As a publication, conducting interviews has been our own personal film school. As a team, we are constantly comparing the differing responses of multiple filmmakers to often similar questions. For example, my longstanding interest in the relationship between film and theatre has led to interviewing multiple filmmakers who work in both mediums, and which form the basis of this book’s ninth and final section, “Film vs. theatre.” Over the years, I’ve asked filmmakers like Richard Eyre (The Children Act, 2017), Dominic Cooke (On Chesil Beach, 2017), and Benedict Andrews (Una, 2016) about the differences between directing in film vs. theatre, including what the differences are for directing actors. In this book, for the first time, you can see their answers back to back to gain insights into where their opinions converge and diverge.
For years, we sought a means to help our readers draw the same kinds of connections between filmmaking approaches that we, as writers and editors, had been drawing. Achieving this goal is what caused us to launch our In their own words ebook series with In their own words: Documentary masters, vol. 1 in 2018. In that book, we put our interviews with many of the best working documentary filmmakers — Frederick Wiseman, Steve James, Penny Lane — back-to-back so that you could compare their approaches. In our case studies on Frederick Wiseman and Gianfranco Rosi, I wrote a piece in which I pull-quoted contradictory answers to the same questions from each of Wiseman and Rosi. The feedback we received from readers was that it let them see anew how these filmmakers use fundamentally opposed approaches. With In their own words: Fiction directors, we expanded the approach of that piece to make it the approach of our entire book.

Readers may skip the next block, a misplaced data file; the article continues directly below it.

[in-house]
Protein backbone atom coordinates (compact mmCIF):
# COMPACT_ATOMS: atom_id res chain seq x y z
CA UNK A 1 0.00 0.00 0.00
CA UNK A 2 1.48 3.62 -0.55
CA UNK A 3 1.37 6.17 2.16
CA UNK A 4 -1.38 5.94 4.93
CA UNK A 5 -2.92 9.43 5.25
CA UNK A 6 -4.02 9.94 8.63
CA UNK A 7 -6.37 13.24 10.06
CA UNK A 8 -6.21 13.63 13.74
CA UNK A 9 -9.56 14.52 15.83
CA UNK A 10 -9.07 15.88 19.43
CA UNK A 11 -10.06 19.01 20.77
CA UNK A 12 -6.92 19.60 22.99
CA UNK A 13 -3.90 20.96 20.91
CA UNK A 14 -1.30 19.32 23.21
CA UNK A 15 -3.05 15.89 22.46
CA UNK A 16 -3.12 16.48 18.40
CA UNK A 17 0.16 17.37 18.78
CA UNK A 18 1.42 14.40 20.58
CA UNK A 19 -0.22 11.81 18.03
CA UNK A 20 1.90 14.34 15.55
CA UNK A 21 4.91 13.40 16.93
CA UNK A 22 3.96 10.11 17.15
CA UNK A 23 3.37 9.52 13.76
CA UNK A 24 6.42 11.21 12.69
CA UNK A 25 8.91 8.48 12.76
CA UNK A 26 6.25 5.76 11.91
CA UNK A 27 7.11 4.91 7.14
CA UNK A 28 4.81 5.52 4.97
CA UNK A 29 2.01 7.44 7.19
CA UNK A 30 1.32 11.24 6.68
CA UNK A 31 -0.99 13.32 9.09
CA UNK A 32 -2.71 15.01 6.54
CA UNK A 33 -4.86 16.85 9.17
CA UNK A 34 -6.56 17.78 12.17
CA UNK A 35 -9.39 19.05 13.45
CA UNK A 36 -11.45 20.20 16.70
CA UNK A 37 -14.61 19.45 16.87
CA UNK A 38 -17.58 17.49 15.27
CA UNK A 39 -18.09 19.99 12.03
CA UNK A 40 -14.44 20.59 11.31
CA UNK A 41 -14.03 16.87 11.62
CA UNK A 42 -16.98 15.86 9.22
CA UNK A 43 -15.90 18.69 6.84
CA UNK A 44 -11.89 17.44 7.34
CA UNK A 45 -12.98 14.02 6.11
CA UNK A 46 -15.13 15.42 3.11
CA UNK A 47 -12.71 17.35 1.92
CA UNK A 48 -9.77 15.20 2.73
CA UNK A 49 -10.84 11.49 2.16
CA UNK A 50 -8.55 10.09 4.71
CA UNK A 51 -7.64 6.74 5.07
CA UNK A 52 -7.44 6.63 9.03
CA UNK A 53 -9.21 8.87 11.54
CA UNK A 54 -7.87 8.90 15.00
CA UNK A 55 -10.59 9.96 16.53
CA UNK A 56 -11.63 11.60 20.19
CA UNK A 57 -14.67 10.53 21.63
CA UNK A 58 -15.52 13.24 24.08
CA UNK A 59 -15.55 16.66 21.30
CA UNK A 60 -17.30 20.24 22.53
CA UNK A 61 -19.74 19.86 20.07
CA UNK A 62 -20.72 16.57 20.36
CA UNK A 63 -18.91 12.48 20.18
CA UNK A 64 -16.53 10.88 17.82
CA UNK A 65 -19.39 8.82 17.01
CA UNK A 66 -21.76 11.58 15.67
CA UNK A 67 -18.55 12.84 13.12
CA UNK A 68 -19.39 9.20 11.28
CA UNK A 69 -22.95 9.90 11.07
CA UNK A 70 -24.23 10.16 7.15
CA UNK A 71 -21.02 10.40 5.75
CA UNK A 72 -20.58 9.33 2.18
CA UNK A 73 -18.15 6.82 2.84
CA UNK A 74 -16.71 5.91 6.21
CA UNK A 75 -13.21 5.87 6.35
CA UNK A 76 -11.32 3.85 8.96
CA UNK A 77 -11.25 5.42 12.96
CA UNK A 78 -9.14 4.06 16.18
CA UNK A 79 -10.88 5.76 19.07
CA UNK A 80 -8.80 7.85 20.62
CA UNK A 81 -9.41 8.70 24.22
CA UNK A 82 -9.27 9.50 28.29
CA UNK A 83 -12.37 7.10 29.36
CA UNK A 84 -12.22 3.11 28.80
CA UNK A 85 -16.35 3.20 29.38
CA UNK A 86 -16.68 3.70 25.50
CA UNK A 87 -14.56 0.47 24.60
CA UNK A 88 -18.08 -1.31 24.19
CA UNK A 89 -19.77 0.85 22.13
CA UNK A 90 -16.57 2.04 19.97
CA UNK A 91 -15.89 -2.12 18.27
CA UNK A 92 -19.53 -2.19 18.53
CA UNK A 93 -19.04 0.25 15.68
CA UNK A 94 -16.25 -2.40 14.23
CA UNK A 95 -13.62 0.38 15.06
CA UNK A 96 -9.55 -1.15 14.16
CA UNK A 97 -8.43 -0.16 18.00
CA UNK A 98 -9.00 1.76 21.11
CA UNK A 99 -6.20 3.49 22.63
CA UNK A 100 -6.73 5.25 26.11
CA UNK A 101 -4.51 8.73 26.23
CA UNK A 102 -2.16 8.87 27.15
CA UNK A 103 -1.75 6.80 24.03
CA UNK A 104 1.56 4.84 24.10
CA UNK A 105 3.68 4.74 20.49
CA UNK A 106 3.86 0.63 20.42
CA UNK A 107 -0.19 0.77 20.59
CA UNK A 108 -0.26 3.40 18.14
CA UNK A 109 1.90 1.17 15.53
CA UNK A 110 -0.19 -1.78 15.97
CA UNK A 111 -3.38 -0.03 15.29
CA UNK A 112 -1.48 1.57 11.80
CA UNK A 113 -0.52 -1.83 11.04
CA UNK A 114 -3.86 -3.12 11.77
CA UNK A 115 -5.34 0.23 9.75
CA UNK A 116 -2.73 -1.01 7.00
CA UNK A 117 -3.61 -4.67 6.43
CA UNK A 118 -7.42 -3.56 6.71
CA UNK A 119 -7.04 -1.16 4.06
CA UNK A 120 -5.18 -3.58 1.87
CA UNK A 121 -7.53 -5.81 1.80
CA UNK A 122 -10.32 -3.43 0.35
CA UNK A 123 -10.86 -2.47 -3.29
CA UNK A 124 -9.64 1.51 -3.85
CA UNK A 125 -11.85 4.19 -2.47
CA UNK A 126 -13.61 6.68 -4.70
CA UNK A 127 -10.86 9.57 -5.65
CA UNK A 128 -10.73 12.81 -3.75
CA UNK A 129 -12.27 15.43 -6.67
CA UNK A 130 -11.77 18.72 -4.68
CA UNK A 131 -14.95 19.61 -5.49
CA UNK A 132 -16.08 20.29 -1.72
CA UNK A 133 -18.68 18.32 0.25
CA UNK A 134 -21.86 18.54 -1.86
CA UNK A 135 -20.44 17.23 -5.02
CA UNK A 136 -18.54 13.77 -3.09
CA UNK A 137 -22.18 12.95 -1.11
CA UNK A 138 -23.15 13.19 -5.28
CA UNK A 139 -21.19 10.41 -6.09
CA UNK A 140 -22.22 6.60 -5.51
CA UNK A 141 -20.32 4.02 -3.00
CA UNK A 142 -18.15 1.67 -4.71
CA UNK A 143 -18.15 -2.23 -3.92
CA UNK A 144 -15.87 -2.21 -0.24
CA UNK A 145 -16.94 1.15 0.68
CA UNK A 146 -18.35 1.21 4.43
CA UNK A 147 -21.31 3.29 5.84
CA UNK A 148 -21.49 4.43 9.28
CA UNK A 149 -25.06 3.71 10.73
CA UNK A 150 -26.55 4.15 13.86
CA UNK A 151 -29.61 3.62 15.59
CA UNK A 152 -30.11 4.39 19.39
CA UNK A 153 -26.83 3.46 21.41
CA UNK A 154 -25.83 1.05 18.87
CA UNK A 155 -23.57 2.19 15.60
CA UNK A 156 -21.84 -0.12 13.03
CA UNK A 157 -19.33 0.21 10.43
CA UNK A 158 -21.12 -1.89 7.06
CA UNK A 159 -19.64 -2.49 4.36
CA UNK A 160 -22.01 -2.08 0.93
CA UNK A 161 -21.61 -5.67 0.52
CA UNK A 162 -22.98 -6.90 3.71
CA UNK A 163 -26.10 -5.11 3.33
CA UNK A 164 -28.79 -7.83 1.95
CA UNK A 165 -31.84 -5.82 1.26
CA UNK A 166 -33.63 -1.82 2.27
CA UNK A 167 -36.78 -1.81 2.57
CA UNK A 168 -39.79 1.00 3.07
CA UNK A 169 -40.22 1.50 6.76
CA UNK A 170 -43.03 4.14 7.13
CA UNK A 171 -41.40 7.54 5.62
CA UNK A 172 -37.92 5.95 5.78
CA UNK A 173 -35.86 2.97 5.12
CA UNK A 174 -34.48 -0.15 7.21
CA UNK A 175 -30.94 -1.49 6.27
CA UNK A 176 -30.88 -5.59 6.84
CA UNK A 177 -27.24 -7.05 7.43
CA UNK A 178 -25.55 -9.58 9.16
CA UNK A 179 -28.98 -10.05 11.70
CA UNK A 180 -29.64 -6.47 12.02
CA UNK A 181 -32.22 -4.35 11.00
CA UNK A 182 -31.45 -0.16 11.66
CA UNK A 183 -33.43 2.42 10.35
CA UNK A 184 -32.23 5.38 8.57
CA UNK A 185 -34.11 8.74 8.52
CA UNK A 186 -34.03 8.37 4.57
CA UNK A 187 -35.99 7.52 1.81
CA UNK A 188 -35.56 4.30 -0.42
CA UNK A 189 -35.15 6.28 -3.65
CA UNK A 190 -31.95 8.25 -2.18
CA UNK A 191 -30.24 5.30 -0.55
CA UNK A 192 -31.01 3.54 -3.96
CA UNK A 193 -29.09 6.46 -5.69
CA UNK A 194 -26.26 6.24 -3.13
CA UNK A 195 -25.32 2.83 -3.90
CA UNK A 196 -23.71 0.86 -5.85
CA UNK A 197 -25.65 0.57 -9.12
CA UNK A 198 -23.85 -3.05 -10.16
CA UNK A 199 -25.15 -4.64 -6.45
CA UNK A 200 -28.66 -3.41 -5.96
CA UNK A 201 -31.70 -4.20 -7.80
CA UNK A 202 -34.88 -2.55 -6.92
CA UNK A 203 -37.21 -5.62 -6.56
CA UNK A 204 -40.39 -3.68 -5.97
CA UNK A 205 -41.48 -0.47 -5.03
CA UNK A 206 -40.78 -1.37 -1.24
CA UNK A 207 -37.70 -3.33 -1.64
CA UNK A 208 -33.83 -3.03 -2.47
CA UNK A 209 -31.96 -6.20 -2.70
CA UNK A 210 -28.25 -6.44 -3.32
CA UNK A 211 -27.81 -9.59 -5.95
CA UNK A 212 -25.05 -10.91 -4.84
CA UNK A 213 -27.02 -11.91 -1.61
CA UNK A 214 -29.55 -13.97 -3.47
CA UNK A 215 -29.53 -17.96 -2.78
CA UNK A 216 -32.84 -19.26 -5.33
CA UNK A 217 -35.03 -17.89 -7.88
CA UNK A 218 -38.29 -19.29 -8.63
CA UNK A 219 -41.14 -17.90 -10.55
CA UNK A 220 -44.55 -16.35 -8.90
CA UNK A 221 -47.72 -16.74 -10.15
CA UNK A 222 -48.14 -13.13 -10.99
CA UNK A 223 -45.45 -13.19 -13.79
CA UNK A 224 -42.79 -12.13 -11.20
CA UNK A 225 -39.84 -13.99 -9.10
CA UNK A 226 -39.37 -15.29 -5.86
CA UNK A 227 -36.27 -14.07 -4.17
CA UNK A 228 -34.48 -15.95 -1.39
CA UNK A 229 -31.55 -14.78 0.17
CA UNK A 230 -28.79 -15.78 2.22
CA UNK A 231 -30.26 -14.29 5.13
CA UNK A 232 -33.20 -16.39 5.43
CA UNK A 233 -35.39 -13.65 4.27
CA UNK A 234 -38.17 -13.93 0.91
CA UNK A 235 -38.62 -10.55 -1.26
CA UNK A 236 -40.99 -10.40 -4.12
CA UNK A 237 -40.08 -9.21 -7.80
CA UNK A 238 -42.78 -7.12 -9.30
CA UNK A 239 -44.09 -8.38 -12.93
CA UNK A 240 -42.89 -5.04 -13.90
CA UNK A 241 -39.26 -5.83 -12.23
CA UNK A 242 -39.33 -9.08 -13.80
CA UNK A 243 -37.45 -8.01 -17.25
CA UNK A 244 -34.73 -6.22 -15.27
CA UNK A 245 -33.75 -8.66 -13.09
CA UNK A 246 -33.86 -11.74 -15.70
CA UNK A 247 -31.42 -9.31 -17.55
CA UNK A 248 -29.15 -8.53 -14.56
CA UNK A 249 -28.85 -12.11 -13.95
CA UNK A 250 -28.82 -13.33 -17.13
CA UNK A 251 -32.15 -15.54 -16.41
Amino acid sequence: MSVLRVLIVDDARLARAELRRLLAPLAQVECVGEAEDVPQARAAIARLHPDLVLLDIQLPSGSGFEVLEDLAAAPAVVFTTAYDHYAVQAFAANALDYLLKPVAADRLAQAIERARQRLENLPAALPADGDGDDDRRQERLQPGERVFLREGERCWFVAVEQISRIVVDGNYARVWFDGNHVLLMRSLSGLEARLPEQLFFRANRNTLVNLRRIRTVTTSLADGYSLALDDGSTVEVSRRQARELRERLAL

This book is made up of seventy-four of the best interviews we’ve conducted with fiction filmmakers, as a publication, since 2015. It’s organized into nine parts: working in different genres, representation in film, creating a sense of place, making low-budget films, devising an aesthetic, working with actors, shooting, post-production, and film vs. theatre. Each part is divided into a series of questions, like the ones that opened this foreword, with answers from multiple directors. By compiling interview responses by theme, you can draw connections between various filmmakers’ approaches in a way that was never before possible. Even we, the editors, found new connections, like Joachim Trier’s and Mia Hansen-Løve’s veneration for Isabelle Huppert and how working with her is a prime example of why you don’t want to interfere too much with a pro actor’s process.
You can view the original article HERE.